First principal of the University College of Wales, Aberystwyth (1872-91) and second principal of Bala College (1891-1900). Born 22 September 1837, in the year in which his father, Lewis Edwards, opened his academy at Bala. His first teachers were John Williams of Llandrillo and Evan Peters. He then went to Bala College (1852) (London matriculation 1852, B.A. 1861, M.A. 1862), and [after matriculating in 1862 at S. Alban Hall, Oxford ] became a scholar of Lincoln College (1862-6), where he graduated with first class honours in Lit. Hum. [ M.A. 1872. At Oxford he was deeply influenced by Pattison and Jowett; he kept in contact with both as long as they lived.] He received the degree of D.D. honoris causa from the Universities of Edinburgh [ 1887 ] and Wales (1898). He married Mary Roberts in February 1867, and had four children. He died 22 March 1900.
He began to preach in 1856 and was powerfully influenced by the revival of 1859-60. In the course of his Oxford vacations he did missionary work among those who were building the Pembroke railway. In 1866-72 [he had already been ordained in 1864 ] he was minister of the English chapel in Windsor Street, Liverpool, moving to a larger chapel in Catherine Street in the course of his popular ministry. He was an exceedingly powerful preacher, combining the fiery zeal of the evangelist with the highest culture of the scholar; year in, year out, he preached regularly throughout the length and breadth of Wales in preaching festivals and Associations. [He was moderator of the South Wales Association in 1883, and of the General Assembly in 1887.]
He wrote a standard commentary on 1 Corinthians, 1885, on ‘Hebrews’ (in the Expositor's Bible), 1888, and a Welsh version of the latter, 1900. His Davies lecture, 1895, on ‘The God-man,’ caused some uneasiness among the theologians of his denomination. He collected scarce Welsh books and different impressions of the Greek New Testament, which were left to the Bala College library.
In 1872 he was elected first principal of the first University College in Wales (Aberystwyth). The growth of the college in its early years was disappointing, according to the report of a departmental committee set up by Government (1880), and this can be attributed to various reasons: shortage of money (until 1888), a disastrous fire in 1885, the opening of the two colleges at Bangor and Cardiff, and the endless calls on Edwards as a preacher. But, in spite of all criticism, there is no difficulty in accepting the following verdict: ‘If it is no exaggeration to say that without Sir Hugh Owen the University College of Wales would never have been established, it is certainly less to say that it would never have reached its twentieth birthday but for Thomas Charles Edwards. It was his magnetic personality and his eloquent advocacy that, more than anything else, brought the College triumphantly through its trials’ (Davies and Jones, The University of Wales, 127).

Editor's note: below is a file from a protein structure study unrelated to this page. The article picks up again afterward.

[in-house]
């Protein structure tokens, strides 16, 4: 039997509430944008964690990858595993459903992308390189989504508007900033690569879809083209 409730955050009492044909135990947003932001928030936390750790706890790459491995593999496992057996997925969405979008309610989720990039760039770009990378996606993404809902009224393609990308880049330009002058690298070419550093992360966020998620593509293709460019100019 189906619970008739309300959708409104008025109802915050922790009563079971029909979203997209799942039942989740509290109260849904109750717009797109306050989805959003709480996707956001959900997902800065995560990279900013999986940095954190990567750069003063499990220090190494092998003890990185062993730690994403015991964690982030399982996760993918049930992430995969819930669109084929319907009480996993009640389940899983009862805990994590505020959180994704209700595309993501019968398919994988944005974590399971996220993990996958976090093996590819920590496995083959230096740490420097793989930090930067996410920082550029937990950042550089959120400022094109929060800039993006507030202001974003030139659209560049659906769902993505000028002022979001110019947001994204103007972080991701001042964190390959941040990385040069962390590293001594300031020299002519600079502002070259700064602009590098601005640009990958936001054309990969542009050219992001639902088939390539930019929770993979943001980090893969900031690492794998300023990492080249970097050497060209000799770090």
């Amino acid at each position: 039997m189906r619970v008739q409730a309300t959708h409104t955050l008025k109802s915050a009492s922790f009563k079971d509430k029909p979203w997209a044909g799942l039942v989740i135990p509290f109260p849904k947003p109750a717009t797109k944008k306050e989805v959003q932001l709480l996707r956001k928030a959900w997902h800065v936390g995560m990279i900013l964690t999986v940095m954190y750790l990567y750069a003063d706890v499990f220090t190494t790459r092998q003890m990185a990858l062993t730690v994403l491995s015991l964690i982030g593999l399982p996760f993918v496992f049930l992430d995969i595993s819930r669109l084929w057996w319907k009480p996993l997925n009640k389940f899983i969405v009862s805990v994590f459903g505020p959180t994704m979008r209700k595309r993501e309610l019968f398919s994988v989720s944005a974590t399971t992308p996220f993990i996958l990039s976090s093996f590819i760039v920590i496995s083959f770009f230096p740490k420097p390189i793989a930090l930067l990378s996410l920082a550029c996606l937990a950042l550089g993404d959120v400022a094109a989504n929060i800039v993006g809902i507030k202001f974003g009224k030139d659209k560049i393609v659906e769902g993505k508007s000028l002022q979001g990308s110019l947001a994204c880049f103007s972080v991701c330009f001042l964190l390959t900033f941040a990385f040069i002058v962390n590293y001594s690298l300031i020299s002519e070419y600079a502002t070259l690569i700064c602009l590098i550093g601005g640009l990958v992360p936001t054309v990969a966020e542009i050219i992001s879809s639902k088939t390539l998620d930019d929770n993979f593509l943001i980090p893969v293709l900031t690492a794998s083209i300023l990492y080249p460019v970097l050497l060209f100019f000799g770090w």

In 1891 he resigned — principally for two reasons: Aberystwyth had taxed his health severely, and he was glad, at the earnest request of his denomination, to succeed his father as principal of Bala College. He reorganized the latter, turning it into a purely theological college; and he was the first president of the Theological Board of the University. His health broke down some years before his death (1900), and his hopes for Bala were not altogether realized, but he made an outstanding contribution to religion and learning in Wales at a critical period in the country's history.
Published date: 1959
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